As we are heading towards the summer we thought we would send out a quick Call for Papers - just in case you are lost for something to do in the long summer months. Send us articles and discussion papers on writing for children or children's literature or even a combination of the two. Authors, publishers, librarians, illustrators lecturers and researchers are all welcome to submit work. There is no restriction other than the piece will be peer reviewed. Work needs to be submitted to firstname.lastname@example.org by 1st September 2010.
Check the website for guidelines for authors: www.write4children.org
The "About" section of the journal website provides further details about the scope and mission:
Write4Children seeks to provide an international forum for peer reviewed research papers and debates about writing for children and children’s literature.The second CFP of potential interest was forwarded to me some time ago by Alissa (Antle) when the journal was first announced. It now has its first issue out and available online, and looks like a very interesting forum for research and inquiries into various aspects of kids' visual culture. Some great subject matter here, for e.g. an analysis of depictions of children in Pixar films by Iris Shepard, a discussion of "tomboyism" in Joss Whedon's Fray by Amy Clayton, and a review of discursive representations of children, freedom and food by Charlene Elliott, etc. I also like the more casual tone adopted in the couple of articles that I've read so far. Here's the CFP, as posted on the journal website:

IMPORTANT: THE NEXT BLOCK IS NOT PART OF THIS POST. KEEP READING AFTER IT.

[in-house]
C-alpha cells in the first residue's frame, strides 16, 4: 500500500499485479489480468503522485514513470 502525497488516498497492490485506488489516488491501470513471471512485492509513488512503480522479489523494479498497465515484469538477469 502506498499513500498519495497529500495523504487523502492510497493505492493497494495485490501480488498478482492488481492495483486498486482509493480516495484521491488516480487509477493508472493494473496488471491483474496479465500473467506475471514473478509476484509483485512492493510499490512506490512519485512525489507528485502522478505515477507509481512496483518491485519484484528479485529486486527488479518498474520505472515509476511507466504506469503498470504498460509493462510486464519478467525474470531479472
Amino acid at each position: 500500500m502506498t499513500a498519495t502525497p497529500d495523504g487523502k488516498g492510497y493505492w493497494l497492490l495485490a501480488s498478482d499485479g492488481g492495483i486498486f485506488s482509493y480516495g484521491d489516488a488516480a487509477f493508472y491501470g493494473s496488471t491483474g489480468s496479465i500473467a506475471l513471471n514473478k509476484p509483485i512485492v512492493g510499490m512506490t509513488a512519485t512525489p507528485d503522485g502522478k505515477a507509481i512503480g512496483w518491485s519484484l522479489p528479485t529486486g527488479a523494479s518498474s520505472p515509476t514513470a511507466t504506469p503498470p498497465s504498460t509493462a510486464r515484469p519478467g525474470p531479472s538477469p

It will contain articles and discussions which:
- provide an international forum for high quality academic and pedagogic research into writing for children and children’s literature
- promote best practice and academic research in advancing international debates on writing for children and children’s literature
- stimulate debate in peer reviewed articles and discussions on controversial issues in writing for children and children’s literature: such as, race, class, gender, sexuality, drug culture, sex, multiculturalism and education
Red Feather facilitates an international dialogue among scholars and professionals through vigorous discussion of the intersections between the child image and the conception of childhood, children's material culture, children and politics, the child body, and any other conceptions of the child within local, national, and global contexts. The journal invites critical and/or theoretical examination of the child image to further our understanding of the consumption, circulation, and representation of the child throughout the world's visual mediums. Some sample topics include, but are certainly not limited to: studies of images of children of color; child as commodity; images of children in Africa, Asia, Middle East, South America, etc.; political uses of the child image; children in film; children in advertising; visual adaptations of children's literary works; child welfare images; children and war; or any other critical examination of the child image in a variety of visual mediums.
Red Feather is published twice a year, in February and September, and adheres to the MLA citation system. Authors may submit articles in other citations systems, with the understanding that conversion to MLA is a condition of acceptance.
Interested contributors please submit the paper, an abstract, and a brief biography as attachments in Word to email@example.com.